WRITING SUBMISSION: ROB KOROTKY
According to a press release sent out by the hiring PR Company, Base Camp Communications, there were a lot of writers who applied. Here's an excerpt from the press release which appeared on several forum sites:
Screenwriter Rob Korotky was chosen from more than 150 journalists that applied for the reporter position. Applicants included contributors to The New Yorker and Wired magazines, sitcom writers for NBC, Johns Hopkins University poetry masters candidates, and a woman
that “…graduated three hours ago. Seriously. I need a job!”
The submission process for Expedition4am began with sending an email outlining my qualifications, both writing and outdoor sports. Based on my writing and outdoors resumes (a couple paragraphs sent via email) I was selected for the next round. The second round involved submission of a writing sample, based on 3 questions from Base Camp communications. Fifteen writers were selected for this round, which would eventually determine the person chosen as the "Gonzo Reporter."
Here's my writing submission -- the 3 questions with my answers:
Question 1 --
It is dark. You're 60 miles outside of Alamosa, Colorado. You're
traveling in a 1977 Dodge Royal Monaco Brougham station wagon (no,
really you are). The axle falls off (no, really, it might), throwing
your roof rack full of gear into the path of an oncoming semi (that
doesn't stop), your crew mates are passed out. What the hell just
ALAMOSA BOUND -
Ever have one of those dreams where the world is coming to an end, only to wake and discover that the world IS coming to an end? For most of the crew that was the experience this morning as the beloved Land Barge met its demise.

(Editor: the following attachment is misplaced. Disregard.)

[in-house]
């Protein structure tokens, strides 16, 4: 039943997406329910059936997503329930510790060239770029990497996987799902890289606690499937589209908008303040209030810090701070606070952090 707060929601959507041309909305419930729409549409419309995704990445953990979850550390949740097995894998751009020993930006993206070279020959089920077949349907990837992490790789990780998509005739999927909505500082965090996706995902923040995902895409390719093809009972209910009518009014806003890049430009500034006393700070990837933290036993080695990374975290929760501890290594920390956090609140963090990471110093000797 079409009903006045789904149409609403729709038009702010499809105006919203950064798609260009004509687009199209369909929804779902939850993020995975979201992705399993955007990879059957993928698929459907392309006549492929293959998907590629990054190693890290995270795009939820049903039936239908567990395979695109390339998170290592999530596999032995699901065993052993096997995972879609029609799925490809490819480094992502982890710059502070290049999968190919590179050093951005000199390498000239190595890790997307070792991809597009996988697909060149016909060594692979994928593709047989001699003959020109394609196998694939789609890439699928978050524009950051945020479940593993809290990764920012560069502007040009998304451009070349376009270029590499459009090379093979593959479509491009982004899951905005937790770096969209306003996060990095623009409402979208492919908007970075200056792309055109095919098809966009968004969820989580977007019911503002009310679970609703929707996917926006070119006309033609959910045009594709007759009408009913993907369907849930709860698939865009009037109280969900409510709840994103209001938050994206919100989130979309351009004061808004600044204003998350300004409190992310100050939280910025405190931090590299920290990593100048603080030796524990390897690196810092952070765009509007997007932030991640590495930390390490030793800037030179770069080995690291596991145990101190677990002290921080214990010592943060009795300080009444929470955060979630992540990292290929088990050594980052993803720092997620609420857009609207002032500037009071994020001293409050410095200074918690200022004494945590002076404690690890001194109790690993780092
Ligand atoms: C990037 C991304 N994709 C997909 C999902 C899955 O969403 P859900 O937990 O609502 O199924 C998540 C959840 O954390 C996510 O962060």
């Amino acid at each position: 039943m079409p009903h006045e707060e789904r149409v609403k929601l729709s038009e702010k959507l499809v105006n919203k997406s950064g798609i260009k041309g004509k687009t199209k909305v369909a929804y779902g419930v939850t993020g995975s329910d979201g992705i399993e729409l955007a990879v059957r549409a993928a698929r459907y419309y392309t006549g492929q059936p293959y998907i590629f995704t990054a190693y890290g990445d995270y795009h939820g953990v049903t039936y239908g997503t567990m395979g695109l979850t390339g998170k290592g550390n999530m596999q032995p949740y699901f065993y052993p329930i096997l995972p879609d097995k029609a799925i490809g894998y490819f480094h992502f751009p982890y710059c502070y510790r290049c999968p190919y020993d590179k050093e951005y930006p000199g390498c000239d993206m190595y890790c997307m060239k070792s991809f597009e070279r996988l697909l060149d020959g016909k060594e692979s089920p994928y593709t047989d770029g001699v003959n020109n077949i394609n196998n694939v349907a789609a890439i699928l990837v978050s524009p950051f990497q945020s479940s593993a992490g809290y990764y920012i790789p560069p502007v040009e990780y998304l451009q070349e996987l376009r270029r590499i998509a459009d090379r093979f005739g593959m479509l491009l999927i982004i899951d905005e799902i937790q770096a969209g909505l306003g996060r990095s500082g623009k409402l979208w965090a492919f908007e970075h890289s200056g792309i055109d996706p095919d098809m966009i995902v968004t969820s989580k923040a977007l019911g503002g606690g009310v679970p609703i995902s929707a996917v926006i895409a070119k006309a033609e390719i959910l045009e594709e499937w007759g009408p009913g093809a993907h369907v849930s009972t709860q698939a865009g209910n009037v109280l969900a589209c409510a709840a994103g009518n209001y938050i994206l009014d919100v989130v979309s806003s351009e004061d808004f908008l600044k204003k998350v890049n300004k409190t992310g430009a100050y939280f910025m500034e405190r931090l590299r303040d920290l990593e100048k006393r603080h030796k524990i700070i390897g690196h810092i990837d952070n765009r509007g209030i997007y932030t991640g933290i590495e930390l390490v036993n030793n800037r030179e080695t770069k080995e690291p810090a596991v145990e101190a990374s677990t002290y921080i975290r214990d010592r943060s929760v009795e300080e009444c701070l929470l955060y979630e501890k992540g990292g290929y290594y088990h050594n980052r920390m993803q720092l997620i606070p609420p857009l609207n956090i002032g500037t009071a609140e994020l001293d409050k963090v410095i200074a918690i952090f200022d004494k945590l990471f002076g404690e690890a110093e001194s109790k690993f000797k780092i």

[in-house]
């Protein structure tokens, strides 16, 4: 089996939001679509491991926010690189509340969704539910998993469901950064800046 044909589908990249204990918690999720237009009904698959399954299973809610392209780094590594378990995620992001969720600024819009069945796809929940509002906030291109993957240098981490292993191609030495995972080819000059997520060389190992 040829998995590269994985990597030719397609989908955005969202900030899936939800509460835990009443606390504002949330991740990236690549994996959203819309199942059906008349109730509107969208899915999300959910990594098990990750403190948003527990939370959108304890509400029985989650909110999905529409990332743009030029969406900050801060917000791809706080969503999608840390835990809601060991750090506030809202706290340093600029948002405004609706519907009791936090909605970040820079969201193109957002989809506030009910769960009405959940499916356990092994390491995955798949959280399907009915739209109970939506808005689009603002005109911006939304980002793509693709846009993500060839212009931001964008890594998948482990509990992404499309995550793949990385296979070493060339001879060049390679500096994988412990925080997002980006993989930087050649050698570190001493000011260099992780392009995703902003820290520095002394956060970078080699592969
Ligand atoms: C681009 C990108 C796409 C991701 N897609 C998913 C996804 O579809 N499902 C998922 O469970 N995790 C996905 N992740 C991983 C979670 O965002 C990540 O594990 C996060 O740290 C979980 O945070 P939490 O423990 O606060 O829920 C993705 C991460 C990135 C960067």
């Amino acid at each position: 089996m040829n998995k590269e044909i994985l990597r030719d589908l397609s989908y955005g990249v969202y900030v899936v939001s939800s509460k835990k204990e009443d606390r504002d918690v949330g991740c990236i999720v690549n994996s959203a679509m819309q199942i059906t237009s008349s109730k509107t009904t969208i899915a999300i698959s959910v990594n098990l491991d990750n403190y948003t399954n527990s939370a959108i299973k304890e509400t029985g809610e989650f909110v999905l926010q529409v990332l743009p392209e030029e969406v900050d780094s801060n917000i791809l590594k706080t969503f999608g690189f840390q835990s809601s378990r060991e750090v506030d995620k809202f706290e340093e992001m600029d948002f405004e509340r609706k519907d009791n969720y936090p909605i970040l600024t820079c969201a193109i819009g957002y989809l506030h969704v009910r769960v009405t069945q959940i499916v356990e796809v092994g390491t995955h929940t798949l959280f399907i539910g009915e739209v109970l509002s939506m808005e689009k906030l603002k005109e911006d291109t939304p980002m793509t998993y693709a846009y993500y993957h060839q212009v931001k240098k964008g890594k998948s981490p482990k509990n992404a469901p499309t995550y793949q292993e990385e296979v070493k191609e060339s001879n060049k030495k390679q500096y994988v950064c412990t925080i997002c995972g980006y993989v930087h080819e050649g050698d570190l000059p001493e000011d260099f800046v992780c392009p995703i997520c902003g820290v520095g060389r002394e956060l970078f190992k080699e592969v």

I was in the passenger seat, Mike at the wheel, everyone else happily asleep with visions of sugarplums and a stripper named Rachelle dancing through their heads. Out the windshield the Milky Way lit the heavens and the glow of the moon glistened off the asphalt ahead of us. The low rumble of the Land Barge’s 7 cylinders (that’s right, one is not firing) and the faint crooning of Johnny Cash playing softly over the AM/FM provided an almost harmonic lullaby for this carload of circus freaks.
Mike seemed to be on autopilot. Eye’s front. One hand lazily draped over the wheel. His lips moving occasionally as if he actually knew the song on the radio.
As for me... my eyelids drooped as I looked around at the dark gray landscape. Sleep felt like it could overtake me at any second. In fact, I may have drifted out of consciousness for just an instant before I heard this:
Now if you’ve ever had a wild cougar attack you in the dark and latch onto your throat, then you have a rough idea of my immediate sensation. The demonic sounds erupting from the underside of the Land Barge, combined with the spin-cycle motion of the rear end of the car, sent an immediate spike up my spine and caused my throat to close in a final gasp for air. My eyes shot wide open and I looked to see...
Mike grabbing the steering wheel with BOTH HANDS. The thought “Holy shit this might be serious!” immediately zapped through every synapse in my brain. Then suddenly the world entered hyper-real slow motion as...
The car lurched and swerved, accompanied by a cacophony of metallic clanging and crunching sounds...
Mike tugged back and forth on the wheel in an effort to gain control...
Meanwhile, up ahead... LIGHTS, of an approaching big rig. Closing the gap.
More violent motions by the Land Barge. Unnatural UPWARD motions!
For a split second I caught a glimpse in the side mirror-– sparks and the REAR AXLE toppling end-over-end into the ditch. Spray of dust and weeds.
Just then the car spun a 360 right in the middle of the road. All I could make out was the whip-blur lights of the oncoming semi truck, the driver of which was most certainly shitting a brick as a massive ‘70s station wagon careened out of control directly in his path.